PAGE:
Malware on Android hit 232 banks’ apps: how to defend yourself

The virus was discovered by researchers at Quick Heal Security Labs and would also target PayPal, Amazon and AirBnB apps

2017 was a nightmare year for Android users. Google's mobile operating system has been targeted by hackers who daily develop new malware and viruses to take over smartphones and steal users' personal information. Despite the Mountain View company's efforts to try and curb the phenomenon, hackers are exploiting stores made by third parties to release their malware.

Such is the case with the new banking malware discovered by researchers at Quick Heal Security Labs, who uncovered a virus targeting Android apps from 232 banks. "Android.banker.A9480", this is the name of the malware, spreads through a fake Flash Player application present on a third-party store. When the user installs the app, in addition to the Flash Player he also gets a virus that works in the background and shows up when users try to enter the banking app. Here's how "Android.banker.A9480" works and how to defend against the malware.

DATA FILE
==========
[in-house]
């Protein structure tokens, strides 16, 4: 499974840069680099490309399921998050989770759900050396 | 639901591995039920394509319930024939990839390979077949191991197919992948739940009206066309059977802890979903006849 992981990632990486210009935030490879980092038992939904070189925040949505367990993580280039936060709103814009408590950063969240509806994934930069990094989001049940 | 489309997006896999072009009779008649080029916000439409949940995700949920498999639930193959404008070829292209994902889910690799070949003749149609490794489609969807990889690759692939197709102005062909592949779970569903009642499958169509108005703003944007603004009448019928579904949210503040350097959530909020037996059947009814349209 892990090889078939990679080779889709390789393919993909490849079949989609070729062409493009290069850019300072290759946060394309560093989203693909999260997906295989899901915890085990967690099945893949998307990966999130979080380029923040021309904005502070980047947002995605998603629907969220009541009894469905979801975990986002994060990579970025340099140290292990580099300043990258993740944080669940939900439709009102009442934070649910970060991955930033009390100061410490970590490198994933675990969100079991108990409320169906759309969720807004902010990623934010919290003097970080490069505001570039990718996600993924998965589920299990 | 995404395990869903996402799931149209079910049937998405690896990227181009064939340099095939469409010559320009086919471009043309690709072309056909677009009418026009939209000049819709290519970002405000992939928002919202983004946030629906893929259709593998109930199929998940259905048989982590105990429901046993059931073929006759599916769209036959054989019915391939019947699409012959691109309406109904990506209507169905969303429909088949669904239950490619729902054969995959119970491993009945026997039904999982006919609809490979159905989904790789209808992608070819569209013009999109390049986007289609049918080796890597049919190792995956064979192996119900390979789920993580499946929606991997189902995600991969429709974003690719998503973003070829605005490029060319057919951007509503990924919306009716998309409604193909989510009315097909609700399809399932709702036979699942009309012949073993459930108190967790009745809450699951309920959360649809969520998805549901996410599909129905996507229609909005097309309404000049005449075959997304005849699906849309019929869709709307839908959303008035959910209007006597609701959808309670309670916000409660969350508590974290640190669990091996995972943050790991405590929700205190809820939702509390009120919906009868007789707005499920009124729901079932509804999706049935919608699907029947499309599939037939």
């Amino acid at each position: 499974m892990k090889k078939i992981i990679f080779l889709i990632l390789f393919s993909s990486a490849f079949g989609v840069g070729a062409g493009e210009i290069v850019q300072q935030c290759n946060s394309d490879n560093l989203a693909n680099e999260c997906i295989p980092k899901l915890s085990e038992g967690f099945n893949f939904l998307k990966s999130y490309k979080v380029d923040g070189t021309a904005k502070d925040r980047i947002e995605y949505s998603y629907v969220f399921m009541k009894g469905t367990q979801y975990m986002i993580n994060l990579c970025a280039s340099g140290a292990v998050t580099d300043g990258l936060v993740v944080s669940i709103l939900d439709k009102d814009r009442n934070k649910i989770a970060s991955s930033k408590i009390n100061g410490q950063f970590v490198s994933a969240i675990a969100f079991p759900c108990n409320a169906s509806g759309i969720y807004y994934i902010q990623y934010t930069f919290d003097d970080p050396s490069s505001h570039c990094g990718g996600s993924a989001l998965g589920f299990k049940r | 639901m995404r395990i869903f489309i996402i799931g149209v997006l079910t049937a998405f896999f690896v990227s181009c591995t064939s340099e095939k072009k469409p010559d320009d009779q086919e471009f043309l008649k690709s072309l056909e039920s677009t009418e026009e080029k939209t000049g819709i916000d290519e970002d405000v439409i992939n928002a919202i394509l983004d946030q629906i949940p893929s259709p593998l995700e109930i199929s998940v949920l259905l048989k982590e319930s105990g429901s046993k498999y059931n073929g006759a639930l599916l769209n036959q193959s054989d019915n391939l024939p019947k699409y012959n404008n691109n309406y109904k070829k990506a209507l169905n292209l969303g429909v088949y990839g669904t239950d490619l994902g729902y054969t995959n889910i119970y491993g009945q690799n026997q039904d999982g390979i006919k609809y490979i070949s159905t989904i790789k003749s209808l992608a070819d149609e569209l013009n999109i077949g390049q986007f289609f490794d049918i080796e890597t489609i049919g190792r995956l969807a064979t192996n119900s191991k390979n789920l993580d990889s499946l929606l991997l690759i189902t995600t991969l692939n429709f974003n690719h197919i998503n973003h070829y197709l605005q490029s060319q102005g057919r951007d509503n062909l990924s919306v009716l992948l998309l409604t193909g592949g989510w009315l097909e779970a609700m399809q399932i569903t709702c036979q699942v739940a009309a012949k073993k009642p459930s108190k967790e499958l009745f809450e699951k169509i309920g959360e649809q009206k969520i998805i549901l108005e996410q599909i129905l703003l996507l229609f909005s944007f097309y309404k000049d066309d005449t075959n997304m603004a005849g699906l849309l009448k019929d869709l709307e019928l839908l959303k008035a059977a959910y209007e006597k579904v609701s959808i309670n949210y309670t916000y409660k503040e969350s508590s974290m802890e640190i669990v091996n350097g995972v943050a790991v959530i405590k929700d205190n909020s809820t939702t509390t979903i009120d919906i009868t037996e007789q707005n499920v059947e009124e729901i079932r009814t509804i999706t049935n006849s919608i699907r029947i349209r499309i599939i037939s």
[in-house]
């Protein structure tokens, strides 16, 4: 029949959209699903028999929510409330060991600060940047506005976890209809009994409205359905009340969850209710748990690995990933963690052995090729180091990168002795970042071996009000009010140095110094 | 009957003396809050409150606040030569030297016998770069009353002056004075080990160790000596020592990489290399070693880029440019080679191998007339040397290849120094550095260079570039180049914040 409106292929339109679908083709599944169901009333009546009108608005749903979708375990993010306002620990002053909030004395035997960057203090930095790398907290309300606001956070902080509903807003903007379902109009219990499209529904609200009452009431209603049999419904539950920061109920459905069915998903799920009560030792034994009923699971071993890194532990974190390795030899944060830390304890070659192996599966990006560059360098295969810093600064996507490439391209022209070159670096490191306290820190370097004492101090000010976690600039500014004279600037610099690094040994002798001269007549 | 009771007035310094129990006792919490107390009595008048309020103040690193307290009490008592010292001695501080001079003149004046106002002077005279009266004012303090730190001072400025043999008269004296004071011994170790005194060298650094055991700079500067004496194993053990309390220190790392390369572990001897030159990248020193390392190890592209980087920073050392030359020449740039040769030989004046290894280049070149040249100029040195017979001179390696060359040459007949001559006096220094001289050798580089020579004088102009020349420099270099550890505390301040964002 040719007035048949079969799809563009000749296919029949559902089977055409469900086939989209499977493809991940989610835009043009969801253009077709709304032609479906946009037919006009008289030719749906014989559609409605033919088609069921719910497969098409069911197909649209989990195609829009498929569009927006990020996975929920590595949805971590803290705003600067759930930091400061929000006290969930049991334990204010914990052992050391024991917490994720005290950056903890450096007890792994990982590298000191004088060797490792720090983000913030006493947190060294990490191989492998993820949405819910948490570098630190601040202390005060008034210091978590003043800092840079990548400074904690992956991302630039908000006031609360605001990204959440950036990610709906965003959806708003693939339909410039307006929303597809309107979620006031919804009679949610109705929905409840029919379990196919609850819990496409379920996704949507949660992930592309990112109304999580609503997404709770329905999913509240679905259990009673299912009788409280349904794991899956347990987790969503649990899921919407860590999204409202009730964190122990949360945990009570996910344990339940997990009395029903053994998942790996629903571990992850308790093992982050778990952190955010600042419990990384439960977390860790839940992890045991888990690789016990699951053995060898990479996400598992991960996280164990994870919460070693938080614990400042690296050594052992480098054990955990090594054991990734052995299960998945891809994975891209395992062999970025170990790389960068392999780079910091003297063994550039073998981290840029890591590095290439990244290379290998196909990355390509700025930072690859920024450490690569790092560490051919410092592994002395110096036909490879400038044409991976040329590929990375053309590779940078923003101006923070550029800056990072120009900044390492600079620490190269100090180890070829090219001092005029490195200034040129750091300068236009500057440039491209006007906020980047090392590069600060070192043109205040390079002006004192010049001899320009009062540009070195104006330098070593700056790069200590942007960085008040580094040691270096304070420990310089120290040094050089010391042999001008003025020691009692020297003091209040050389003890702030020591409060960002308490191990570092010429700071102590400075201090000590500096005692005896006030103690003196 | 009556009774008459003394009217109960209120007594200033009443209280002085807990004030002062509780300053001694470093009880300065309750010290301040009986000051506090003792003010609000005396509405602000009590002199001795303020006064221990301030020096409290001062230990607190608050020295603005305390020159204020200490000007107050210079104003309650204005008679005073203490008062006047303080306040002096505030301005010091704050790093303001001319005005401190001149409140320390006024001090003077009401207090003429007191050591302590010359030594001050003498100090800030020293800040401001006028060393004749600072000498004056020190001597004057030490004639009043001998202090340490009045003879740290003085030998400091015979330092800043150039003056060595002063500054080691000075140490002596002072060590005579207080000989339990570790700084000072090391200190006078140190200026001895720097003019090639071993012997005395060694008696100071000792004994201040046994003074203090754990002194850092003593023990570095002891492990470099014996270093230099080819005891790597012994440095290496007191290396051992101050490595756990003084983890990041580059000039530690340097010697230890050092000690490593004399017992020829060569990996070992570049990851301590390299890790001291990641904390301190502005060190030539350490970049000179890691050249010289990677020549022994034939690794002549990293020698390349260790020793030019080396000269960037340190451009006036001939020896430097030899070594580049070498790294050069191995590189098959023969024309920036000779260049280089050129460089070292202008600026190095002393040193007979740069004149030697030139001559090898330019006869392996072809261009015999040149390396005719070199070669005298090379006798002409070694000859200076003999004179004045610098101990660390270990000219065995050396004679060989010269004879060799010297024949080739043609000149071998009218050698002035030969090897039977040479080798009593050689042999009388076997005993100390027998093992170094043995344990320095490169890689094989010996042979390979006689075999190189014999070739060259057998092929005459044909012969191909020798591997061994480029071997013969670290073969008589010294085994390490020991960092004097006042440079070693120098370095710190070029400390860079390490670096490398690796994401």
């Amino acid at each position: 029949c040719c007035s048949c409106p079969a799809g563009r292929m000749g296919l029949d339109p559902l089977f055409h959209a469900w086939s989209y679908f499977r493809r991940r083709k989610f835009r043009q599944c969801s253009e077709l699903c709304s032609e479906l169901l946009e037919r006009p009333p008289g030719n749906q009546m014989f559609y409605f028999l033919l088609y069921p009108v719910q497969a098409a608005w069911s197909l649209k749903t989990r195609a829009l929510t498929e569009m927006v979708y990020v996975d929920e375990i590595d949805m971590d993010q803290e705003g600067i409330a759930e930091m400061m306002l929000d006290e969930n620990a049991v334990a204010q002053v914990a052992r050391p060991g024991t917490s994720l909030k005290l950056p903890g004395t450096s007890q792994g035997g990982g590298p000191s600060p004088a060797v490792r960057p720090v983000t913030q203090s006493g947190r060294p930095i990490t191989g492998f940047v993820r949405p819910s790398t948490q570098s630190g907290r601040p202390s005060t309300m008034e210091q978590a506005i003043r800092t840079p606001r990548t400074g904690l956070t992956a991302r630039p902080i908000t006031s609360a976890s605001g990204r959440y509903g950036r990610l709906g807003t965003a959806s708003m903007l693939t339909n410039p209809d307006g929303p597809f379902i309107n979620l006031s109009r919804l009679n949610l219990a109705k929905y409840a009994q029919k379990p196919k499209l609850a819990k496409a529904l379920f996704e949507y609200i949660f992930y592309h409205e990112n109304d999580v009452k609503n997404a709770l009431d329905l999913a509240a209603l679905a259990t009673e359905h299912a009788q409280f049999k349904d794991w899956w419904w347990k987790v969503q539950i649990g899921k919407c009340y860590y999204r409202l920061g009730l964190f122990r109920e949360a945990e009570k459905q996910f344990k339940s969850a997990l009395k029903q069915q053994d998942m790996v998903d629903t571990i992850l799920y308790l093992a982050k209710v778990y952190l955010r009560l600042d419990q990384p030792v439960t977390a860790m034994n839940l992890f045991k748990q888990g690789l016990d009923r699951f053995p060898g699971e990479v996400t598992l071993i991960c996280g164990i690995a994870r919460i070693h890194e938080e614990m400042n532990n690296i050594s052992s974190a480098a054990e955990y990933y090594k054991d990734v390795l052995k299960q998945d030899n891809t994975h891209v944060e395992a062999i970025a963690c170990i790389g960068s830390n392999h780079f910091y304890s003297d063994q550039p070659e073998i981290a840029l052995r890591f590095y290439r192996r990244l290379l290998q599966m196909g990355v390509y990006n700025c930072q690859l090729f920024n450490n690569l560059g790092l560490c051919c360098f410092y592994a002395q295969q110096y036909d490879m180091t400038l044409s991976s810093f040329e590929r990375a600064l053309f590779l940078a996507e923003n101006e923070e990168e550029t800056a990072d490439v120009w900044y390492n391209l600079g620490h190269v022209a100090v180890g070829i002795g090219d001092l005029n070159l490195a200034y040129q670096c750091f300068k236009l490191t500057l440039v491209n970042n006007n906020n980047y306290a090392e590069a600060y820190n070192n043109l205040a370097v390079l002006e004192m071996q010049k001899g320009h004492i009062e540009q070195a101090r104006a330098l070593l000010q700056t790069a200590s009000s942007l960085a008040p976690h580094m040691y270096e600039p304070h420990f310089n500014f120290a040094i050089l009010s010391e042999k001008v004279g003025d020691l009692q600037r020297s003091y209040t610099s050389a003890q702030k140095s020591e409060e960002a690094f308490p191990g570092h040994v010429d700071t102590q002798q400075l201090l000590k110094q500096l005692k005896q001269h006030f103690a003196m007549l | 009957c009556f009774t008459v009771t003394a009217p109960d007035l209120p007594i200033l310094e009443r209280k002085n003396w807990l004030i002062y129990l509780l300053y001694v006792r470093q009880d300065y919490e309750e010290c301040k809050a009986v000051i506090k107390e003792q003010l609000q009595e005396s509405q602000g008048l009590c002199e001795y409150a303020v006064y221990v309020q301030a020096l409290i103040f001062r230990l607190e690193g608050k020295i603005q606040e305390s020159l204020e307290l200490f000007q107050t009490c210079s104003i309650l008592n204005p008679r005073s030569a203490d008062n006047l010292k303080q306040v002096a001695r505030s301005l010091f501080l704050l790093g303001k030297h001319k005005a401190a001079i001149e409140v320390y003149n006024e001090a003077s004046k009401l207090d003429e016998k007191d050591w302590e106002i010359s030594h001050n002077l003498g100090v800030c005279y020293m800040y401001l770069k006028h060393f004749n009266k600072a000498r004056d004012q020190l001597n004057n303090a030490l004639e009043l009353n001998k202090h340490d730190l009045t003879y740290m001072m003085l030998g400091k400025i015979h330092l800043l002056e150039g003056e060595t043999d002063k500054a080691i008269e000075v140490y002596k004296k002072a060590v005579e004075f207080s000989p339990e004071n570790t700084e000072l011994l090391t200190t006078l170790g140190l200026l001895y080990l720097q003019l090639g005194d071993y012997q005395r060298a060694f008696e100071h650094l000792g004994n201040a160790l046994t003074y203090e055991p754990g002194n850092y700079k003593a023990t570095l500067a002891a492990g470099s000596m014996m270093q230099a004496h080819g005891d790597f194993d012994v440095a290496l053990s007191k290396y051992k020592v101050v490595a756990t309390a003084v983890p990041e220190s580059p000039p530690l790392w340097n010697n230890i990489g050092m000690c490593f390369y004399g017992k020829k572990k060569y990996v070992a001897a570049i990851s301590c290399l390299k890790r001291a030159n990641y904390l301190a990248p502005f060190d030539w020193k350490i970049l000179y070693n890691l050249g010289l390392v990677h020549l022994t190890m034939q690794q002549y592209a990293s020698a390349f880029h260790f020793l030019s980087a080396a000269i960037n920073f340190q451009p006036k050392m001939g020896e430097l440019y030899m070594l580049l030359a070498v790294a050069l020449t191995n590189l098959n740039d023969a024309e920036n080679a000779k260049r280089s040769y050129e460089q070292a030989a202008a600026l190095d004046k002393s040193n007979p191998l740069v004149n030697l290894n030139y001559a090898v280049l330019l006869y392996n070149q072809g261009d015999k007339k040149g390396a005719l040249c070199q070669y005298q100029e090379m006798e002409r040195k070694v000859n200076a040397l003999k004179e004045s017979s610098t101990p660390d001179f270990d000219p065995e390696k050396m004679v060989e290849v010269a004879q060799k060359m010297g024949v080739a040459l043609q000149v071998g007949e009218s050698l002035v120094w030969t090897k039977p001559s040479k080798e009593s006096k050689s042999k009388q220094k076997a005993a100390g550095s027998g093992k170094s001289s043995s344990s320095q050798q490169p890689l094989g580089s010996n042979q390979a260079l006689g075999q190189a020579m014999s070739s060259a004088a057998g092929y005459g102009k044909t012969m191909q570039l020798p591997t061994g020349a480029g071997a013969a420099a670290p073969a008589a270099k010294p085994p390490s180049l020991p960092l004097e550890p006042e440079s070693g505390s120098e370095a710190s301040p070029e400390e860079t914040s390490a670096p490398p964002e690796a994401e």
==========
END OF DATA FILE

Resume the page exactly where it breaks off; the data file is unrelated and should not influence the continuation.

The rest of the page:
How the banking malware works

When you download the malicious Flash Player app, it asks users for a lot of permissions to work (and this should already make users worry): GPS, contacts, SMS, camera and microphone. If the user tries to deny permissions, the application keeps showing permissions pop-ups all the time. Once all permissions are granted and the application is installed, the virus can start operating. When the user opens a banking app, instead of showing the app's home page, the malware causes a fake login page to be displayed on the screen in order to steal the user's credentials. The operation of "Android.banker.A9480" is not different from other malware launched on Android so far.

According to the researchers, besides targeting banking apps, the malware is also dangerous for shopping apps such as PayPal, Amazon, AirBnB and eBay. But also for cryptocurrency apps, the new sector that hackers are targeting to make easy money. In addition to application access data, the virus also collects information from SMS messages (allowing hackers to bypass two-factor authentication) and via the device's GPS.

How to defend yourself against the banking virus

From the list of 232 banks, there doesn't seem to be any that operate in the Italian market. So, users in the Bel Paese should be safe from this virus. Another thing to keep in mind is that Flash Player is an application that is now unused by both software houses and users, due to IT security issues.

To defend yourself against this kind of banking malware, in most cases you just need to be careful: never download applications outside of the Google Play Store. Third-party stores are a hacker's paradise that can hide viruses and malware inside the apps without anyone checking. Google's online store, on the other hand, has protections that repel any fraudulent attempts by hackers.